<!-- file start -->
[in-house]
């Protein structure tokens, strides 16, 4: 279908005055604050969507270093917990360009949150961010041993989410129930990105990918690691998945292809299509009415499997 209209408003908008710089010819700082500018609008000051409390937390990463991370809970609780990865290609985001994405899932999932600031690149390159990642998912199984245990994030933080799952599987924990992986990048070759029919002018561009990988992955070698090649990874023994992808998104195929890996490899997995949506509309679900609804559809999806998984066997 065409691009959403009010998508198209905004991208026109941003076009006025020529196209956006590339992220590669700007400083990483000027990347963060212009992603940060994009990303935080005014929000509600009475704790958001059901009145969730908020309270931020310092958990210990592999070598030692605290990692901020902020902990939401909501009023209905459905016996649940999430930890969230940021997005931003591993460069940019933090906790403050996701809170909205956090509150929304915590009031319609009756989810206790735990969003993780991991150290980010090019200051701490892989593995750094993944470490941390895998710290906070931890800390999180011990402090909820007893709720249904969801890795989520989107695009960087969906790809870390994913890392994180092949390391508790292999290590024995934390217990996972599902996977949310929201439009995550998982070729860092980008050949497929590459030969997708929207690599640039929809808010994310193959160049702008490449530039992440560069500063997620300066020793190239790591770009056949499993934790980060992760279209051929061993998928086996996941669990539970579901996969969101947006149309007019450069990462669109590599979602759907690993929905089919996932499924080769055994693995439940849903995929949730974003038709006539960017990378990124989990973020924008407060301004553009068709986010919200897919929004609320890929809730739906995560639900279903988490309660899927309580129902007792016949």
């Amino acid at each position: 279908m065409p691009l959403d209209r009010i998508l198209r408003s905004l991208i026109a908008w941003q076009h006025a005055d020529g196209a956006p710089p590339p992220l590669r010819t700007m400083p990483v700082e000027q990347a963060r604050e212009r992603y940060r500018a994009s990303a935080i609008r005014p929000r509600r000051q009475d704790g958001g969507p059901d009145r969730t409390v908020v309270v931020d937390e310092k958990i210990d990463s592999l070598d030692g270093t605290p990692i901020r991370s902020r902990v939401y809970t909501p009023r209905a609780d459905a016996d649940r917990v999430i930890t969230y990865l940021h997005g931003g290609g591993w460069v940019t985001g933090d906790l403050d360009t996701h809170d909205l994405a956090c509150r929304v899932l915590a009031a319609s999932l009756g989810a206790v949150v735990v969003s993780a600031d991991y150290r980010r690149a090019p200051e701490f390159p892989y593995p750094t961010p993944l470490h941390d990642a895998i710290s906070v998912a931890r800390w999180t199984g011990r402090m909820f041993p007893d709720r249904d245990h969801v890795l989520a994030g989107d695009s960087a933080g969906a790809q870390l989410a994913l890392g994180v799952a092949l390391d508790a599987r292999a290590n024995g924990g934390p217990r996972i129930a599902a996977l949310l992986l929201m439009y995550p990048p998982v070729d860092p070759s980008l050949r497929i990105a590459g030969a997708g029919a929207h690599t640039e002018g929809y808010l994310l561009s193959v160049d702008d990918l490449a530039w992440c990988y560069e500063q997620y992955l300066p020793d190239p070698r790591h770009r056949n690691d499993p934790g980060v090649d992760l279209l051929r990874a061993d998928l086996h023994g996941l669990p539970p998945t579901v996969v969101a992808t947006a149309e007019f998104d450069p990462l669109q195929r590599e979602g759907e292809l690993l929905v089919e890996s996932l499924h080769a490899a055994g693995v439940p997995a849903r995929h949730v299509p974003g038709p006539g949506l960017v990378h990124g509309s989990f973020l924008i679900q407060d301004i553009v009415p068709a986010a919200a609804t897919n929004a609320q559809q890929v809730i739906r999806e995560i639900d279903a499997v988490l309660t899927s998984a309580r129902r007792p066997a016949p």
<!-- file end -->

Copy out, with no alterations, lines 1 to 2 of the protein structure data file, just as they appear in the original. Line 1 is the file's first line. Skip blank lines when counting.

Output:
[in-house]
């Protein structure tokens, strides 16, 4: 279908005055604050969507270093917990360009949150961010041993989410129930990105990918690691998945292809299509009415499997 209209408003908008710089010819700082500018609008000051409390937390990463991370809970609780990865290609985001994405899932999932600031690149390159990642998912199984245990994030933080799952599987924990992986990048070759029919002018561009990988992955070698090649990874023994992808998104195929890996490899997995949506509309679900609804559809999806998984066997 065409691009959403009010998508198209905004991208026109941003076009006025020529196209956006590339992220590669700007400083990483000027990347963060212009992603940060994009990303935080005014929000509600009475704790958001059901009145969730908020309270931020310092958990210990592999070598030692605290990692901020902020902990939401909501009023209905459905016996649940999430930890969230940021997005931003591993460069940019933090906790403050996701809170909205956090509150929304915590009031319609009756989810206790735990969003993780991991150290980010090019200051701490892989593995750094993944470490941390895998710290906070931890800390999180011990402090909820007893709720249904969801890795989520989107695009960087969906790809870390994913890392994180092949390391508790292999290590024995934390217990996972599902996977949310929201439009995550998982070729860092980008050949497929590459030969997708929207690599640039929809808010994310193959160049702008490449530039992440560069500063997620300066020793190239790591770009056949499993934790980060992760279209051929061993998928086996996941669990539970579901996969969101947006149309007019450069990462669109590599979602759907690993929905089919996932499924080769055994693995439940849903995929949730974003038709006539960017990378990124989990973020924008407060301004553009068709986010919200897919929004609320890929809730739906995560639900279903988490309660899927309580129902007792016949």